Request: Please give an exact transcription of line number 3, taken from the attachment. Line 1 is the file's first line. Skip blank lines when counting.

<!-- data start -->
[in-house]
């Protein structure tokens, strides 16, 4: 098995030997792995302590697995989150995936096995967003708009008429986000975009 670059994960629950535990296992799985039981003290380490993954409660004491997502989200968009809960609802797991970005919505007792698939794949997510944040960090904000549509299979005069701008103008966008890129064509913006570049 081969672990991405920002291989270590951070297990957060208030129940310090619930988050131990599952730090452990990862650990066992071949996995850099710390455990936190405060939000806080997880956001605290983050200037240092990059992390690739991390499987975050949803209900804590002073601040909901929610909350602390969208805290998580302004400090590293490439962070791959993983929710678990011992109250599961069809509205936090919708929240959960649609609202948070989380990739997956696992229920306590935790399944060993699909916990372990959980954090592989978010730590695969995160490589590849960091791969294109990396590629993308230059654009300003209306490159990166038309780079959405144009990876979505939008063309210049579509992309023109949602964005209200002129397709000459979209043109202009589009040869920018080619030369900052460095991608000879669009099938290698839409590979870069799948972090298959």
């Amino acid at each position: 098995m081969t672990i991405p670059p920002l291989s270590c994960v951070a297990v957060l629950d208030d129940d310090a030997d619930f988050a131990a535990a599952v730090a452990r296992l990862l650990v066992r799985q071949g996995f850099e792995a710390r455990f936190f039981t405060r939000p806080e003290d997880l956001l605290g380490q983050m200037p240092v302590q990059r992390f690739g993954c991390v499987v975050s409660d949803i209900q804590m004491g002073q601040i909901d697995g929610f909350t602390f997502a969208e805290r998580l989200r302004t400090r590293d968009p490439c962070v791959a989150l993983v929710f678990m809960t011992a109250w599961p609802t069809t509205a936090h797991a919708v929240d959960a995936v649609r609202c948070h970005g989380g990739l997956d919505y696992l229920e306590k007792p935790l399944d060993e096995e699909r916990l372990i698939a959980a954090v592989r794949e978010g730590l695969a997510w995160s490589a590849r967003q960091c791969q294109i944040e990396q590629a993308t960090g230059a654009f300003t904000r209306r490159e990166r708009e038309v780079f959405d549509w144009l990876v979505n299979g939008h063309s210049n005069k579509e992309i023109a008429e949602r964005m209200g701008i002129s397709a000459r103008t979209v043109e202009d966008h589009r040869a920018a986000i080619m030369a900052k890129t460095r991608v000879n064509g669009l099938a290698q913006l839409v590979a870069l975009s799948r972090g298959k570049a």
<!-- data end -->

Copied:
């Amino acid at each position: 098995m081969t672990i991405p670059p920002l291989s270590c994960v951070a297990v957060l629950d208030d129940d310090a030997d619930f988050a131990a535990a599952v730090a452990r296992l990862l650990v066992r799985q071949g996995f850099e792995a710390r455990f936190f039981t405060r939000p806080e003290d997880l956001l605290g380490q983050m200037p240092v302590q990059r992390f690739g993954c991390v499987v975050s409660d949803i209900q804590m004491g002073q601040i909901d697995g929610f909350t602390f997502a969208e805290r998580l989200r302004t400090r590293d968009p490439c962070v791959a989150l993983v929710f678990m809960t011992a109250w599961p609802t069809t509205a936090h797991a919708v929240d959960a995936v649609r609202c948070h970005g989380g990739l997956d919505y696992l229920e306590k007792p935790l399944d060993e096995e699909r916990l372990i698939a959980a954090v592989r794949e978010g730590l695969a997510w995160s490589a590849r967003q960091c791969q294109i944040e990396q590629a993308t960090g230059a654009f300003t904000r209306r490159e990166r708009e038309v780079f959405d549509w144009l990876v979505n299979g939008h063309s210049n005069k579509e992309i023109a008429e949602r964005m209200g701008i002129s397709a000459r103008t979209v043109e202009d966008h589009r040869a920018a986000i080619m030369a900052k890129t460095r991608v000879n064509g669009l099938a290698q913006l839409v590979a870069l975009s799948r972090g298959k570049a």